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Three Russians charged in alleged disinformation scheme that targeted U.S. lawmakers

The operations were allegedly aimed at influencing foreign affairs, eroding U.S. partnerships with European allies and promoting Russian efforts to "destroy the sovereignty of Ukraine."
Image: Alexander Babakov
Russian businessman and politician Alexander Babakov in Moscow on Feb. 22, 2021.Mikhail Svetlov / Getty Images file

Federal prosecutors have charged a high-ranking Putin-aligned Russian legislator and two of his staff members with operating a foreign influence and disinformation network in the U.S. that included attempts to sway members of Congress.

According to an indictment unsealed Thursday in federal court in New York City, Aleksander Babakov, the deputy chairman of the lower house of the Russian Parliament, and two of his aides, Aleksandr Nikolayevich Vorobev and Mikhail Alekseyevich Plisyuk, conspired to violate U.S. sanctions and recruited a New York-based American with experience in international relations and media to act as an unregistered agent of Russia to help them gain access to elected officials and affect U.S. policy toward Russia.

U.S. Attorney Damian Williams said the alleged propaganda campaign was pursued “to advance Russia’s malevolent political designs” against Ukraine, the U.S. and other countries.

“Today’s indictment demonstrates that Russia’s illegitimate actions against Ukraine extend beyond the battlefield, as political influencers under Russia’s control allegedly plotted to steer geopolitical change in Russia’s favor through surreptitious and illegal means in the U.S. and elsewhere in the West,” Williams said in a statement.

The indictment was unsealed as the Biden administration tries to ensure that Russian officials and oligarchs who have been hit with sanctions over the war in Ukraine are not able to evade them.

“Where our focus will be in the coming days is on evasion,” White House national security adviser Jake Sullivan said Thursday at the Economic Club of Washington, D.C.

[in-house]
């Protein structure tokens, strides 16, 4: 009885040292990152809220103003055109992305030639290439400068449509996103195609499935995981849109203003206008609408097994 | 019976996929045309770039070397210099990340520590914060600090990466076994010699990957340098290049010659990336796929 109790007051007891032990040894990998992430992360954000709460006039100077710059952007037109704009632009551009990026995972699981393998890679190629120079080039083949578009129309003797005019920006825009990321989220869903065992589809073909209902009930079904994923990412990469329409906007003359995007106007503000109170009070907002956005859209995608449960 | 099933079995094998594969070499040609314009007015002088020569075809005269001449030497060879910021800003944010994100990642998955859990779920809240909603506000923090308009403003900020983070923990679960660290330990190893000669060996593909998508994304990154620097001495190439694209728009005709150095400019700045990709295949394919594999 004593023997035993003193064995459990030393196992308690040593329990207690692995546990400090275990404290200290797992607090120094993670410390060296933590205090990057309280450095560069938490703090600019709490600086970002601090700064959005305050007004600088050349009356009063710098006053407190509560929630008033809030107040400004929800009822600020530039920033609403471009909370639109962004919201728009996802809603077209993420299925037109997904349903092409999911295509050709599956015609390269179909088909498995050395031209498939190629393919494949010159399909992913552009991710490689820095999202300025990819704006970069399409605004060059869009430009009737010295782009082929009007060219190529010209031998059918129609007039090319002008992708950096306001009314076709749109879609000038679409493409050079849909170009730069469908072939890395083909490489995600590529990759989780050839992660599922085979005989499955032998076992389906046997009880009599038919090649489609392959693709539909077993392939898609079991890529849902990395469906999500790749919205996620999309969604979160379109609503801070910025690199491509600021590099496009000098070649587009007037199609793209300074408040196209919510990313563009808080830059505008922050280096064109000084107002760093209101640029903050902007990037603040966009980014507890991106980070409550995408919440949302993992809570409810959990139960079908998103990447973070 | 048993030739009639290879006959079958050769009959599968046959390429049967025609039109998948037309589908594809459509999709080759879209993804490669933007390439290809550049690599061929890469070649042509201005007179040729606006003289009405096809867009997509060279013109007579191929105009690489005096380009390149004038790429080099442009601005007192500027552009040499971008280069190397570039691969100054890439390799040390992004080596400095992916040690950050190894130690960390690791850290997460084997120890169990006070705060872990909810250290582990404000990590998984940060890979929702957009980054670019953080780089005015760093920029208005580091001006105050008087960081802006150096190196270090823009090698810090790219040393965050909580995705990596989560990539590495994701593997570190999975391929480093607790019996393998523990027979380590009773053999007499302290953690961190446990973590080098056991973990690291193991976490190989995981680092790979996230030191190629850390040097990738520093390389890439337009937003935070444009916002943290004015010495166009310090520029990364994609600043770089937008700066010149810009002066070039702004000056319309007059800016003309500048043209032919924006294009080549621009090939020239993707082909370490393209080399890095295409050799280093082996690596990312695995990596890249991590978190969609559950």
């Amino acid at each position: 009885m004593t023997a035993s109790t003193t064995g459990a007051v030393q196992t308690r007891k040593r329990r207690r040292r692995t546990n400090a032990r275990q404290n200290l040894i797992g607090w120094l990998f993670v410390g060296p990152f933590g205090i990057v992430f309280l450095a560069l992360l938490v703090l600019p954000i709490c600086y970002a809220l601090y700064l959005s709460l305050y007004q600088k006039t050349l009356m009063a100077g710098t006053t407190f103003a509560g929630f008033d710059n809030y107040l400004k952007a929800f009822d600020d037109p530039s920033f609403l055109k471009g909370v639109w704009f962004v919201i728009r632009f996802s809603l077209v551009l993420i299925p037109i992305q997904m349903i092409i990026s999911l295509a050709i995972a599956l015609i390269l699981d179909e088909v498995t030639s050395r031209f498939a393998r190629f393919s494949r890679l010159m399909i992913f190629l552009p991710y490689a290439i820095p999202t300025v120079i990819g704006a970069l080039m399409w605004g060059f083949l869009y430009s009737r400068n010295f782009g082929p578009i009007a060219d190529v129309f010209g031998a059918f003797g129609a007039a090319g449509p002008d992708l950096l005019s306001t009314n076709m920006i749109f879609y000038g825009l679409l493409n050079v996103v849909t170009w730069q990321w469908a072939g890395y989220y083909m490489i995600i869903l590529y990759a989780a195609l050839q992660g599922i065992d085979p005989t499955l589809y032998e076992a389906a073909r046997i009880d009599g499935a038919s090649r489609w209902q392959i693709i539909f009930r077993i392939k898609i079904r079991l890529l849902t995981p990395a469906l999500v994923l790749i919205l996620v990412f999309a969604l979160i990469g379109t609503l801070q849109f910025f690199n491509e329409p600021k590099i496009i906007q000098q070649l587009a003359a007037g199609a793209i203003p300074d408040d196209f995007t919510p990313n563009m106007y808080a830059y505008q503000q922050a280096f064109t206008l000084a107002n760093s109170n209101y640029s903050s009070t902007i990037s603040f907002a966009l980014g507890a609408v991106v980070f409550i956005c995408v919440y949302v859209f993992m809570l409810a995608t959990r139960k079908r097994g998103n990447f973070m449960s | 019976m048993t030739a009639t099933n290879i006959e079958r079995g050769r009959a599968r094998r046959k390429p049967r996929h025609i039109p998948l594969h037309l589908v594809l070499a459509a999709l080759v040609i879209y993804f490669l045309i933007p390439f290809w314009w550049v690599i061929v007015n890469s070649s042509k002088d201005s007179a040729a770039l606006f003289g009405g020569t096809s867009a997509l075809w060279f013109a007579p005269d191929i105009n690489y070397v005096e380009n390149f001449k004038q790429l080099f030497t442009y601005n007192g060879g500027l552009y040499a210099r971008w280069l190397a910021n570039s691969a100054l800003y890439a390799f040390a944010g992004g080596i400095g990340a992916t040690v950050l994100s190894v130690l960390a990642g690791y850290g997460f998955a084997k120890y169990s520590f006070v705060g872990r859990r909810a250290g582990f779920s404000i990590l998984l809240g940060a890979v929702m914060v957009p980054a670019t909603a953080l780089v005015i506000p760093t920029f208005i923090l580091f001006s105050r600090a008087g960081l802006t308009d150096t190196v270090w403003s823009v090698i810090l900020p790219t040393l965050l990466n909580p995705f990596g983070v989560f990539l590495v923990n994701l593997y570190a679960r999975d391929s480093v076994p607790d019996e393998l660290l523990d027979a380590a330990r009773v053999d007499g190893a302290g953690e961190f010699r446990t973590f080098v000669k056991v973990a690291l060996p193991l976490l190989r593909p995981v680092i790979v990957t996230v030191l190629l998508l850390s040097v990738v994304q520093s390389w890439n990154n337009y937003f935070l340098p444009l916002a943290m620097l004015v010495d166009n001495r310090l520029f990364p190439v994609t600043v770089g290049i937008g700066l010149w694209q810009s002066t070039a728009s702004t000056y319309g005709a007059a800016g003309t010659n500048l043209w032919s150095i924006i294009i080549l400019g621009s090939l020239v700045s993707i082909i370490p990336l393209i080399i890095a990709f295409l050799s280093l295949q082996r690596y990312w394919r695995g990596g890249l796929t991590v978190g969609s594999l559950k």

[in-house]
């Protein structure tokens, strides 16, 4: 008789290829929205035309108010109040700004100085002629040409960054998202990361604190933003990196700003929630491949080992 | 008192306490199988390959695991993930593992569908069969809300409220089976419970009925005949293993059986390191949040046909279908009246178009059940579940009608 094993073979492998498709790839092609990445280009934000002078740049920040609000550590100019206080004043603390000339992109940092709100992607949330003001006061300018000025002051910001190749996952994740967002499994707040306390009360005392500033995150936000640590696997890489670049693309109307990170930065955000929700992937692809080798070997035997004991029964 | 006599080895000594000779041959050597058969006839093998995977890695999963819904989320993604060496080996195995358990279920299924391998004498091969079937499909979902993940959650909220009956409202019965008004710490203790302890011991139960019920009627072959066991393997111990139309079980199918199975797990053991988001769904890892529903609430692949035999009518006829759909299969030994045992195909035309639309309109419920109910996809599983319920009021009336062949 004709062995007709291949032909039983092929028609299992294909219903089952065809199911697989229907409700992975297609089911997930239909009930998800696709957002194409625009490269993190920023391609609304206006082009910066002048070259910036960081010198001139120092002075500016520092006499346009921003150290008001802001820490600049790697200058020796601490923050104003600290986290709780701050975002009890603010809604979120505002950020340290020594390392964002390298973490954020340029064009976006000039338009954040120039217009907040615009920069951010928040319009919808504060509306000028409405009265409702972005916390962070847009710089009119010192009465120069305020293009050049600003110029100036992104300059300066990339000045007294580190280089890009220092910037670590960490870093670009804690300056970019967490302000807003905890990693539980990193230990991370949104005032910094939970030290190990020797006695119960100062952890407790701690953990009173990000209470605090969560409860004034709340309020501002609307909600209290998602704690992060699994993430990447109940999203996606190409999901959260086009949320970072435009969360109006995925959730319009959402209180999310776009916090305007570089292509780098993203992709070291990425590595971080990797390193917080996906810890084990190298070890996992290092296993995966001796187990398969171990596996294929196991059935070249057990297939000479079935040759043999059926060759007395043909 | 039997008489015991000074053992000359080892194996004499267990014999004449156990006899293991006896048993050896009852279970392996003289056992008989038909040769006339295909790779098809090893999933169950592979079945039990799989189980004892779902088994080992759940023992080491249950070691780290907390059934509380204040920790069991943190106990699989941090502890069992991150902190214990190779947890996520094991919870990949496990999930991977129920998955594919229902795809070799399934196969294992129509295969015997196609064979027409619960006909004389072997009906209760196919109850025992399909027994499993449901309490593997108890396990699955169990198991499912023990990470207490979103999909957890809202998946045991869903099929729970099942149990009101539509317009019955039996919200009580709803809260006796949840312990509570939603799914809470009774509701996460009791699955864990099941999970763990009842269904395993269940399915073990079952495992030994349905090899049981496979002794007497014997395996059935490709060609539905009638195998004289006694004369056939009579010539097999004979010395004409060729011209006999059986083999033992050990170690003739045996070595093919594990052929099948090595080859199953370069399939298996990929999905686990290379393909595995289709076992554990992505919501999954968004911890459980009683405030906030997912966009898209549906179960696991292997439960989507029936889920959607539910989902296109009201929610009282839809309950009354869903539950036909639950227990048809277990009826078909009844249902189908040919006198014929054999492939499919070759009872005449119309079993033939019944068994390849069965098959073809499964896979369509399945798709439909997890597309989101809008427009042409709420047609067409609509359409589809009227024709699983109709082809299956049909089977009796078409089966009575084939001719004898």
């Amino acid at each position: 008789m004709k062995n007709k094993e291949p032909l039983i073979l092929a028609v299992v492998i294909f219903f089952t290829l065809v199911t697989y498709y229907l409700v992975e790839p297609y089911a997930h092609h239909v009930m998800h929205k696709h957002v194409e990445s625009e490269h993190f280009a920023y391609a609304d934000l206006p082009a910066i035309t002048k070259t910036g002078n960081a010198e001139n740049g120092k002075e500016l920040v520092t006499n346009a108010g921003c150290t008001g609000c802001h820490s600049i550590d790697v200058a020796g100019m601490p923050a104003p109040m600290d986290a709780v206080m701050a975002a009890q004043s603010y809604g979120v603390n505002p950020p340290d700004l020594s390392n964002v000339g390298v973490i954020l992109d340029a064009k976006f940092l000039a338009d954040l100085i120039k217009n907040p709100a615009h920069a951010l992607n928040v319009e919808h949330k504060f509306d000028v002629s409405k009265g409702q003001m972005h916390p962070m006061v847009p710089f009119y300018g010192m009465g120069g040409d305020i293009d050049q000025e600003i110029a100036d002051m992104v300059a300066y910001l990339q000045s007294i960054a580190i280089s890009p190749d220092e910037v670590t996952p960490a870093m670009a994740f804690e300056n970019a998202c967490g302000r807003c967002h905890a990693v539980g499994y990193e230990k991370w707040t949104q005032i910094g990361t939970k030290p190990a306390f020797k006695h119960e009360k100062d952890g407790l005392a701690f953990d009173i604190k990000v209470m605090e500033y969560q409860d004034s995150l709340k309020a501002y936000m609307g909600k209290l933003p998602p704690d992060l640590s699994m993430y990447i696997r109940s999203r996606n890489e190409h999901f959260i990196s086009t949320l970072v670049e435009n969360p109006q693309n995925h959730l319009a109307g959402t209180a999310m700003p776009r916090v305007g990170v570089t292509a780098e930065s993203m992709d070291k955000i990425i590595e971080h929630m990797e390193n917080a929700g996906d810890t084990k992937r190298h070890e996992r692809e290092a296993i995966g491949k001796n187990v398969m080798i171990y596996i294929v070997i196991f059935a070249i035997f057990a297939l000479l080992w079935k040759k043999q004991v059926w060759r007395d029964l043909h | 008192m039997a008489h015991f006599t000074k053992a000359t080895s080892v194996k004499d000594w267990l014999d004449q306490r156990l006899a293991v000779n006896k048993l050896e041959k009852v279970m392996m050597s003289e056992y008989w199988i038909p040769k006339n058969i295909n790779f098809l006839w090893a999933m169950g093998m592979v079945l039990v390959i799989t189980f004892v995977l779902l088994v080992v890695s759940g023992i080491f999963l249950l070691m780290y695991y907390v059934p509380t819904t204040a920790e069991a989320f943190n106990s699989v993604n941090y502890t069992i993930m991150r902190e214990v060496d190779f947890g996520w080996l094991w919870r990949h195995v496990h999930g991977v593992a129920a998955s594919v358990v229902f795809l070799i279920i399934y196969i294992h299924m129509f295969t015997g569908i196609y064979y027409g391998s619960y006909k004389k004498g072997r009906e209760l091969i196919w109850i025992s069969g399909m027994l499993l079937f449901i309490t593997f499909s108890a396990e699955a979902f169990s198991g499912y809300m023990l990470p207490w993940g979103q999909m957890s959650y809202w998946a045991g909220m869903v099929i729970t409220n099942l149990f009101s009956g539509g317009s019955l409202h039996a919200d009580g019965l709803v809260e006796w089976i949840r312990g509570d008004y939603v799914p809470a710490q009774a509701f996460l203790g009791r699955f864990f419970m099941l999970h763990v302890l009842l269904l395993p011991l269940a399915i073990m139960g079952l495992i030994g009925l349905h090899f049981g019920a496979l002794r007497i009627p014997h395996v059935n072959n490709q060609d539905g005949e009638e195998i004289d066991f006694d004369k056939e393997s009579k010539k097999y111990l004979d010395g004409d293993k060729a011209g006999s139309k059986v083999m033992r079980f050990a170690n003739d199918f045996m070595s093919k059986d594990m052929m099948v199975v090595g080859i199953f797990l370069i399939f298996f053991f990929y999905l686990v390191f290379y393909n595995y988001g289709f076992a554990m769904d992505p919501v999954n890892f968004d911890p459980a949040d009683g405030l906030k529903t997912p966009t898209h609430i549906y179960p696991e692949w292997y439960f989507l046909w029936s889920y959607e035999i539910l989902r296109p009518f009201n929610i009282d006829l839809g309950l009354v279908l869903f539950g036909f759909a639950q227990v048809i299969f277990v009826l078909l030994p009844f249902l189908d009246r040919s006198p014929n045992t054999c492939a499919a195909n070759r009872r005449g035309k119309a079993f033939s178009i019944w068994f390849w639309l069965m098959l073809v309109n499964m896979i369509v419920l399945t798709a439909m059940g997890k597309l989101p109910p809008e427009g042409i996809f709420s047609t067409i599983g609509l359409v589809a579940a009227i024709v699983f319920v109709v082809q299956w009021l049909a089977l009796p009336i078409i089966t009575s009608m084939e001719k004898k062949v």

Each of the three Russian men in Thursday's unsealed indictment is charged with one count of conspiring to have a U.S. citizen act as a Russian agent in the U.S. without notifying the attorney general, punishable by up to five years in prison. The three men, whom the Treasury Department sanctioned in 2017, also face single counts of conspiring to violate and evade U.S. sanctions, a violation that carries a maximum 20-year sentence.

The defendants are also alleged to have sought to fraudulently obtain visas to enter the U.S., which could carry an additional maximum of five years in prison if they are convicted.

Beginning in 2012, Babakov and his two deputies schemed to erode U.S. partnerships with European allies and promoted Russian efforts to “destroy the sovereignty of Ukraine” through staged events and paid propaganda, according to the indictment.

The defendants are alleged to have used a Russian-based nonprofit organization, the Institute for International Integration Studies, as cover for their foreign influence campaign, funneling money through the organization from at least 2011 to 2019 to pay two European citizens who served as "foreign consultants" responsible for carrying out the group’s efforts, the indictment says.

The defendants and the American they are alleged to have recruited are accused of contacting members of Congress from at least 2012 to 2017 and requesting meetings for Babakov to advance Russian interests in the U.S.

No U.S. lawmakers met with Babakov, the indictment states. It says his efforts included an offer to an unnamed member of Congress for an “all expenses paid” trip to meet with European political figures.

“The Department will not hesitate to prosecute those who seek to covertly influence the American political process and evade U.S. sanctions,” Assistant Attorney General Matthew G. Olsen said in a statement Thursday.

A federal judge will determine any sentence for Babakov, Vorobev and Plisyuk, who are based in Russia and remain at large, the Justice Department said.

NBC News has reached out to the Russian Embassy in Washington and the Institute for International Integration Studies for comment.